Much of the central business district buildings are older B and C grade assets that will require extensive renovations to become energy efficient. Already the Commonwealth Property Office Fund said it would spend $330 million upgrading its 120 Pitt Street site. Other landlords are set to follow suit. "An estimated 23% of all carbon emissions come from buildings and their occupants, with almost 10% of national emissions from commercial office buildings", Mr Kriska said. "While the measurement of building energy efficiency is clearly in its infancy, we expect this to be a major topic for the REIT sector in coming years.

"Government tenants now require a minimum four-star National Australian Built Environment Rating System [NABERS] rating and five- star NABERS ratings are becoming more common for new leases for major corporates. "In time we expect at least a four-star rating will become the minimum requirement for leading tenants". As a reflection of the increased trading within the property sector, the analysts at J.P. Morgan have estimated there is about $12.3 billion worth of commercial assets now for sale. These include the $900 million Woolworths portfolio and the remainder of the Direct Factory Outlet stores that were not part of the sale to CFS Retail.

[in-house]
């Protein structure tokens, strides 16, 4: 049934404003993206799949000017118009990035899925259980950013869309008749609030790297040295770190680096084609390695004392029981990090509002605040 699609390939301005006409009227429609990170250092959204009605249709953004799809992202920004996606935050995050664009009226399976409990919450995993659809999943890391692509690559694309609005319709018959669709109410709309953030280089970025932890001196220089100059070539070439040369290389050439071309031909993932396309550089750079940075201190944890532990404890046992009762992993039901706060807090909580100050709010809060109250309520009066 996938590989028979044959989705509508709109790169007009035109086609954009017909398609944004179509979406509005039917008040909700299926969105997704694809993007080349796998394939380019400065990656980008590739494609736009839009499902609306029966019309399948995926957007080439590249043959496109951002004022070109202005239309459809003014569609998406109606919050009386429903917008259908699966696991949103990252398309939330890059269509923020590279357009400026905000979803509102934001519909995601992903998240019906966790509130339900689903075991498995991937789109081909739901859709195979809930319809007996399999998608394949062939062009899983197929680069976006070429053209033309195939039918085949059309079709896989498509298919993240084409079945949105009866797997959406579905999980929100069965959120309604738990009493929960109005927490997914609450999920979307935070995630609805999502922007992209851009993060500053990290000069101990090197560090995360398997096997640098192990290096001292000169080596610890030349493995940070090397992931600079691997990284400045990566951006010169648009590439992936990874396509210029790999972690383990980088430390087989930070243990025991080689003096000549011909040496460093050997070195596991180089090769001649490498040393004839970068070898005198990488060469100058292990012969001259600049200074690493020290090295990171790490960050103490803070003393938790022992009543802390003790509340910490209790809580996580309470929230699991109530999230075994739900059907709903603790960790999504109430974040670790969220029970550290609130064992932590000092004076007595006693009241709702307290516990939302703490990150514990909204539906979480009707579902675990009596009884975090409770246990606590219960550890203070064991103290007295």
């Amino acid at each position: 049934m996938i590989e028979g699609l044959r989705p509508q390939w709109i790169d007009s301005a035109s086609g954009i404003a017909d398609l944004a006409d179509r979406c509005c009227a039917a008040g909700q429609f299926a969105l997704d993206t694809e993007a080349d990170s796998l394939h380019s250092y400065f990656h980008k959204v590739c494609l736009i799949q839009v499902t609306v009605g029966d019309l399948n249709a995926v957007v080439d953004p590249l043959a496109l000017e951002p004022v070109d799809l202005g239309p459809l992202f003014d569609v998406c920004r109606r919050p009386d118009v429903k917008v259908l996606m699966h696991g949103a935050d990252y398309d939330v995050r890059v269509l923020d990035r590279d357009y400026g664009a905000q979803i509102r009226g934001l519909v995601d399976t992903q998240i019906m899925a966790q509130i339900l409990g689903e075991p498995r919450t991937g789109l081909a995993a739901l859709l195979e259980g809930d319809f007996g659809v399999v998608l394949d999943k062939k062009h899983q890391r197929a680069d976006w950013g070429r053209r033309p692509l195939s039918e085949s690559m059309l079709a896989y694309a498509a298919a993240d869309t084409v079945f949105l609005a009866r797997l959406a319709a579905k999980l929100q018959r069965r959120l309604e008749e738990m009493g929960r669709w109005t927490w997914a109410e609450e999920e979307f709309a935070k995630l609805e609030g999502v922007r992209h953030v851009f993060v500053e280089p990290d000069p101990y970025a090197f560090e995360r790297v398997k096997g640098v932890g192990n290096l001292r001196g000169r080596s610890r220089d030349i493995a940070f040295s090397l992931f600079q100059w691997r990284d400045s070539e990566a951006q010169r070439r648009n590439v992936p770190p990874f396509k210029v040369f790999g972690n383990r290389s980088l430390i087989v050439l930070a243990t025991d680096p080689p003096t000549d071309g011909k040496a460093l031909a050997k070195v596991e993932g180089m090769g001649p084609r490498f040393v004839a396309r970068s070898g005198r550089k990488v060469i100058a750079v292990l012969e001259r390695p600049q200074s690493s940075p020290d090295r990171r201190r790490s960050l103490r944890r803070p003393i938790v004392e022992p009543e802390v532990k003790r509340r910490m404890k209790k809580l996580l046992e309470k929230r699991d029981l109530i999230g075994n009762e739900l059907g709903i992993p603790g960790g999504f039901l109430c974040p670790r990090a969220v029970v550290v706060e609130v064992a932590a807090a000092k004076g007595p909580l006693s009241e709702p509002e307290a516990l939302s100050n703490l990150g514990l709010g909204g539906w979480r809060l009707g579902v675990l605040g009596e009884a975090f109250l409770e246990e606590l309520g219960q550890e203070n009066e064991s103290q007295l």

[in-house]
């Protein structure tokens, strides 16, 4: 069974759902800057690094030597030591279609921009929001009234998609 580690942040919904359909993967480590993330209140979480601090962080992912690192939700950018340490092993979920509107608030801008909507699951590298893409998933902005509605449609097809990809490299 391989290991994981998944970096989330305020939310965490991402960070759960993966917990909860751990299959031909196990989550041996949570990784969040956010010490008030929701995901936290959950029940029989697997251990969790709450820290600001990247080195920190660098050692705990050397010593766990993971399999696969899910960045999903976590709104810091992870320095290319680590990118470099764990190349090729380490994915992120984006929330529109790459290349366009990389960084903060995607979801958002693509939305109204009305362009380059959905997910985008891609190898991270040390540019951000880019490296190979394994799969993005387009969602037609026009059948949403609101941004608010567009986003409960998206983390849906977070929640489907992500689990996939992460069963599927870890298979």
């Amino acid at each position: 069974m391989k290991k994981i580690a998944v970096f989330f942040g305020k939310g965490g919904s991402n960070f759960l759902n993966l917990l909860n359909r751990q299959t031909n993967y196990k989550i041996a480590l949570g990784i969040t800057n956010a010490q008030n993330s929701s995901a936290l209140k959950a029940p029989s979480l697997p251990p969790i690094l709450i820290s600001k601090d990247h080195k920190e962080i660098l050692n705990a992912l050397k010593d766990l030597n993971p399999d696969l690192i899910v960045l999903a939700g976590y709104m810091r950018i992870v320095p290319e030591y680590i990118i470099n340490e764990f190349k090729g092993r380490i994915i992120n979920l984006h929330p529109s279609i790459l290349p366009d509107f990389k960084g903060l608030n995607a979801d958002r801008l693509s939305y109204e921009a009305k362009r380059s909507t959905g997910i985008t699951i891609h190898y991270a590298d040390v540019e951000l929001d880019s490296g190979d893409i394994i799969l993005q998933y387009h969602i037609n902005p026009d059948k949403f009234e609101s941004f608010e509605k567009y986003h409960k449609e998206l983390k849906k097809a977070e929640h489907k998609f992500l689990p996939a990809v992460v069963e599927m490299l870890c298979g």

Green power lifts community spirits

Sunday Times
Sunday 3/10/2010 Page: 68

WA'S green energy production will receive a boost with Australia's first community wind farm expected to come on line at Mount Barker, 370km southeast of Perth, in February. It will be WA's 13th wind farm generating eco-friendly electricity. The Mount Barker Power Co will own and operate the $8.5 million wind farm, which will have three 800kW turbines 4km north of the Great Southern town. Synergy Energy will buy the 2.4MWs of energy the farm is expected to produce under a long-term agreement enough to meet the town's entire power needs. Over the 20-year life of the project, 160,000 tonnes of carbon dioxide emissions are expected to be offset.

Mount Barker joins 12 other wind farms in WA, including Rottnest Island, Exmouth, Denham, Albany, Hopetoun, Kalbarri, Bremer Bay, Coral Bay, Emu Downs, near Cervantes, Walkaway, near Geraldton, and two separate farms in Esperance. One of the nation's biggest farms under development, the 206-MW, 111-turbine Collgar Wind Farm in Merredin, will bring the state's total active wind farms to 14 when it comes on line in August 2011. Energy Minister Peter Collier recently announced the expansion of the Grasmere wind farm in Albany, with the addition of six turbines.